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Senate falls short in effort to widen stimulus benefits

WASHINGTON – Unwilling to compromise with Republicans on a two-year, $204 billion economic stimulus package, Senate Democrats failed Wednesday night in their attempt to add aid to millions of senior citizens, disabled veterans and out-of-work Americans.

Democrats now may have to settle for only some of the spending if they want to augment a smaller stimulus package that easily cleared the House last month. That measure is a combination of tax rebates for the middle-class and incentives for business investment.

“I think the American people would have welcomed a bipartisan effort,” said Sen. Olympia Snowe, R-Maine, who voted for the package but bemoaned the collapse of cross-party cooperation on the stimulus package.

The Senate Democrat proposal stalled on a procedural vote, falling just short of the 60 needed to end a filibuster.

Democrat presidential candidates Hillary Rodham Clinton of New York and Barack Obama of Illinois voted for the package.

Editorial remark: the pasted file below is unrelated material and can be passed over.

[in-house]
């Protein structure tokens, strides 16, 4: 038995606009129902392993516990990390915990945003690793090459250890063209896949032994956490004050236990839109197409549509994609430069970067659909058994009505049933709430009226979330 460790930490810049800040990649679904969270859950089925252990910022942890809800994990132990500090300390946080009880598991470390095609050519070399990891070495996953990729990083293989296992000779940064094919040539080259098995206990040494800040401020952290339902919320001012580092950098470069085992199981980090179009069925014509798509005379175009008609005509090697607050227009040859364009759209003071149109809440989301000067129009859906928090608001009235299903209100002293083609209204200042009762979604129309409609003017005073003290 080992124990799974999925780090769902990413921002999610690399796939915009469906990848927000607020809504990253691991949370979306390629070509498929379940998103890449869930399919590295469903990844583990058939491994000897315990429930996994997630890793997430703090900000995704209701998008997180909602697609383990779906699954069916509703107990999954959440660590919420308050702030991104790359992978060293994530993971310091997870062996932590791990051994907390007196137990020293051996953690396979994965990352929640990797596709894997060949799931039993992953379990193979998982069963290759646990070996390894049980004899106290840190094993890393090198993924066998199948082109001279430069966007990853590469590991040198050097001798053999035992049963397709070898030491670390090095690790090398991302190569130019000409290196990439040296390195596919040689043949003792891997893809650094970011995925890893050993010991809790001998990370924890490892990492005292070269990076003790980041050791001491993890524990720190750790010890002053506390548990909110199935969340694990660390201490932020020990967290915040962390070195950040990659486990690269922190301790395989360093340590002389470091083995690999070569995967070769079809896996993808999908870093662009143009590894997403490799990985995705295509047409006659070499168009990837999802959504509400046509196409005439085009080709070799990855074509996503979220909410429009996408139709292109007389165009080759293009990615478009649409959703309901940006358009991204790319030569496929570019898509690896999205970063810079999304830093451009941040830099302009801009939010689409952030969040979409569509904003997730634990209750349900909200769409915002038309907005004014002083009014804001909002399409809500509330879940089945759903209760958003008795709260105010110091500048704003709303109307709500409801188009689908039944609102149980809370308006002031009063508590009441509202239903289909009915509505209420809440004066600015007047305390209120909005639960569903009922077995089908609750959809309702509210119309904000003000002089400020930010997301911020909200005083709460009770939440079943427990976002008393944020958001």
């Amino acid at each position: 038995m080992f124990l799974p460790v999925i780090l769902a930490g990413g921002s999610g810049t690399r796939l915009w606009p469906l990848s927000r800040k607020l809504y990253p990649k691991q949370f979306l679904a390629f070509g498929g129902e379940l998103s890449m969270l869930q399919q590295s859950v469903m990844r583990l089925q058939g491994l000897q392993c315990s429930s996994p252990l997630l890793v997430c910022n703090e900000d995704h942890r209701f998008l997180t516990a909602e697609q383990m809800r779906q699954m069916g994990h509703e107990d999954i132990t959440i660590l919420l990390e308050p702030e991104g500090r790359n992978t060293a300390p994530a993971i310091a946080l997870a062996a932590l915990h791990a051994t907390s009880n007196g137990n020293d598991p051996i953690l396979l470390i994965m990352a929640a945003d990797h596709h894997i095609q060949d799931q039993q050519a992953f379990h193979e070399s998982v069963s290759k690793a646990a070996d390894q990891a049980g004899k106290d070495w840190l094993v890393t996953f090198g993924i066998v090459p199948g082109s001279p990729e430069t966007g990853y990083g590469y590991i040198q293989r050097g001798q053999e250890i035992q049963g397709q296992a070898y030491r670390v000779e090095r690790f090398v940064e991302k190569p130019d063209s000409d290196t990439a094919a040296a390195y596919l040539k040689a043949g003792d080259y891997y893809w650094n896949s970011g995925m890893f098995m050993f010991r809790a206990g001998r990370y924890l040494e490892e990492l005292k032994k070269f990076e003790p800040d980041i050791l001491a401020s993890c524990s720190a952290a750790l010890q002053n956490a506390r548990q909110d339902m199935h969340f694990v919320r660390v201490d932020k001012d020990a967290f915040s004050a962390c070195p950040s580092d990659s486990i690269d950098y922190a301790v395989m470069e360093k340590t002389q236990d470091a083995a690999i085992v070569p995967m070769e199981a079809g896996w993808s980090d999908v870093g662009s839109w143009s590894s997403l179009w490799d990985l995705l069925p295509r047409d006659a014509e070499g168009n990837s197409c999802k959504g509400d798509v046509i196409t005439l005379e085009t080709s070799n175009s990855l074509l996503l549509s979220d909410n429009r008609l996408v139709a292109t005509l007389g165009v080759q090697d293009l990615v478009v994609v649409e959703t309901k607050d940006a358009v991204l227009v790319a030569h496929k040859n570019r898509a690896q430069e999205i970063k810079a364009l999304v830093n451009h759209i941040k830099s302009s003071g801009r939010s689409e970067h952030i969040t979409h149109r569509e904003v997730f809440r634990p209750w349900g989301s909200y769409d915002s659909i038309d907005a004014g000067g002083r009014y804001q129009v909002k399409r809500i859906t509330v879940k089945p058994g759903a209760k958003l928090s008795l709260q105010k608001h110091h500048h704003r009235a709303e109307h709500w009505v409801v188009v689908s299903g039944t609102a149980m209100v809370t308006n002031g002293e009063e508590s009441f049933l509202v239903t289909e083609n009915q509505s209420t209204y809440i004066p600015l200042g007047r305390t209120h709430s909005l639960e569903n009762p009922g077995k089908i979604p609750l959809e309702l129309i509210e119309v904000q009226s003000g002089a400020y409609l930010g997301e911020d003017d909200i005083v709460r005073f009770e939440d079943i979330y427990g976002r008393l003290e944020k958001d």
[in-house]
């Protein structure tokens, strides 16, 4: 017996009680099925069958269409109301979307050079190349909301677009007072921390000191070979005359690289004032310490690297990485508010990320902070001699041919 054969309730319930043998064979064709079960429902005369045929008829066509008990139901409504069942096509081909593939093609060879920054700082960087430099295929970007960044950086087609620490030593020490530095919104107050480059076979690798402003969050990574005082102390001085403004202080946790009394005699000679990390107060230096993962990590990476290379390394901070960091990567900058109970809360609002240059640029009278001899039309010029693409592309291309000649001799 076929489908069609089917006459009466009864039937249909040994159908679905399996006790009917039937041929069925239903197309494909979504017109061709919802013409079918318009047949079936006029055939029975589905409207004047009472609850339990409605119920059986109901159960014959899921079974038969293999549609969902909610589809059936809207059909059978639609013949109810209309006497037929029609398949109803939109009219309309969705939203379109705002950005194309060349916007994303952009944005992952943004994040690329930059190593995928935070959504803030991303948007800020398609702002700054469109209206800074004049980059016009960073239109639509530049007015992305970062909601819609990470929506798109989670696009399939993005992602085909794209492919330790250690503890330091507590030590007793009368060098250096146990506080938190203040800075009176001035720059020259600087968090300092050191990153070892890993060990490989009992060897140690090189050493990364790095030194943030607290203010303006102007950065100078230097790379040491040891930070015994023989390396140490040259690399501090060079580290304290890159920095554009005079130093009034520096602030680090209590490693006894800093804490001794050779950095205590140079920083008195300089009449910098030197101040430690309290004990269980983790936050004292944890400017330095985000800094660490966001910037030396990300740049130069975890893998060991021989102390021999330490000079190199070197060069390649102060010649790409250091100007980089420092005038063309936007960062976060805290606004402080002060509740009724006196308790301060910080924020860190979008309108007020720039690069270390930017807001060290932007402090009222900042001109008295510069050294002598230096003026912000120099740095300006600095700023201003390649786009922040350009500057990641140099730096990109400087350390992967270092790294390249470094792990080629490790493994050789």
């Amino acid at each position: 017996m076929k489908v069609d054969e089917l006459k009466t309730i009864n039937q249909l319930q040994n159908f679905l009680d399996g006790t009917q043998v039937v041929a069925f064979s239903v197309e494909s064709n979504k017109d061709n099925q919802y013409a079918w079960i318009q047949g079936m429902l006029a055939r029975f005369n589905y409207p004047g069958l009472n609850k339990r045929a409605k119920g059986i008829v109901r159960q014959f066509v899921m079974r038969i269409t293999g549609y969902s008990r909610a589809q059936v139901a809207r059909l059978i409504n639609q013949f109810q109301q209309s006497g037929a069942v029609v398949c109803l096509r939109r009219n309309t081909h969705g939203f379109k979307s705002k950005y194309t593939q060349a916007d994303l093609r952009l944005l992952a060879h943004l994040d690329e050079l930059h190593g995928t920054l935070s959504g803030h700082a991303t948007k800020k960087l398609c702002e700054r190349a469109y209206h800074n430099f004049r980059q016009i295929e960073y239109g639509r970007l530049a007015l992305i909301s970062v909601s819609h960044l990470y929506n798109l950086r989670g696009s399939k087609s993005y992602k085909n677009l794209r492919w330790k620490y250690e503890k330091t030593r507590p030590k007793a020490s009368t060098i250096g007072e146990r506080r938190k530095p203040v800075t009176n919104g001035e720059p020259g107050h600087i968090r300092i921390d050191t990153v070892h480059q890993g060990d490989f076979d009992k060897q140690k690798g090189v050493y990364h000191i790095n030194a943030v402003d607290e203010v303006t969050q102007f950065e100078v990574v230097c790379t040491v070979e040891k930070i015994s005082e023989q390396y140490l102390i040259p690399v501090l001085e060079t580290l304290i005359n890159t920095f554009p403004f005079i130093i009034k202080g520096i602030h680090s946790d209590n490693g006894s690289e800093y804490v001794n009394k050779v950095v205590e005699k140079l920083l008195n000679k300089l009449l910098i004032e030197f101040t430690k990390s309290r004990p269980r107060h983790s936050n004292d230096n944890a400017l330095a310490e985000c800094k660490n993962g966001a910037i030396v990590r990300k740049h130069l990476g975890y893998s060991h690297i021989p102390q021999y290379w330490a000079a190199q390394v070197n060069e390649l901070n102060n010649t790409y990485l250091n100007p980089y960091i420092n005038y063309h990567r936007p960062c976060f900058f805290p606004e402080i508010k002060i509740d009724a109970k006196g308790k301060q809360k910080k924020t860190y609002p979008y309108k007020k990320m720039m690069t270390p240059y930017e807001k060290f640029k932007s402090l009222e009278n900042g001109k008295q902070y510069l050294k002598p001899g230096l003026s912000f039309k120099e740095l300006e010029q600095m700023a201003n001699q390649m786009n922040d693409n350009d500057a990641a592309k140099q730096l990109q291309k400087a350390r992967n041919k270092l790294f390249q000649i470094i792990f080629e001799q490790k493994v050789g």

Majority Leader Harry Reid, D-Nev., has promised to send some kind of stimulus legislation to the president by the end of next week.

His spokesman said late Wednesday that Reid is considering trying another vote on the measure, perhaps as soon as today. “Sen. Reid is going to give Republicans a chance to reconsider their vote,” Jim Manley said.

Unless he can find a GOP senator to switch, however, Reid may be stuck with something more limited. He could offer a vote on a proposal backed by Senate Republicans to send rebate checks to more than 20 million senior citizens living on Social Security and 250,000 disabled veterans, both of whom are not covered in the House stimulus package.

Wednesday’s vote marked the possible demise of a nearly two-week effort by Senate Democrats to greatly expand on the compromise speedily worked out last month by the White House and the leaders of both parties in the House.

The House package – which would inject an estimated $161 billion into the economy over the next two years and cost the Treasury $117 billion over the next decade – won broad bipartisan support, passing 385-35.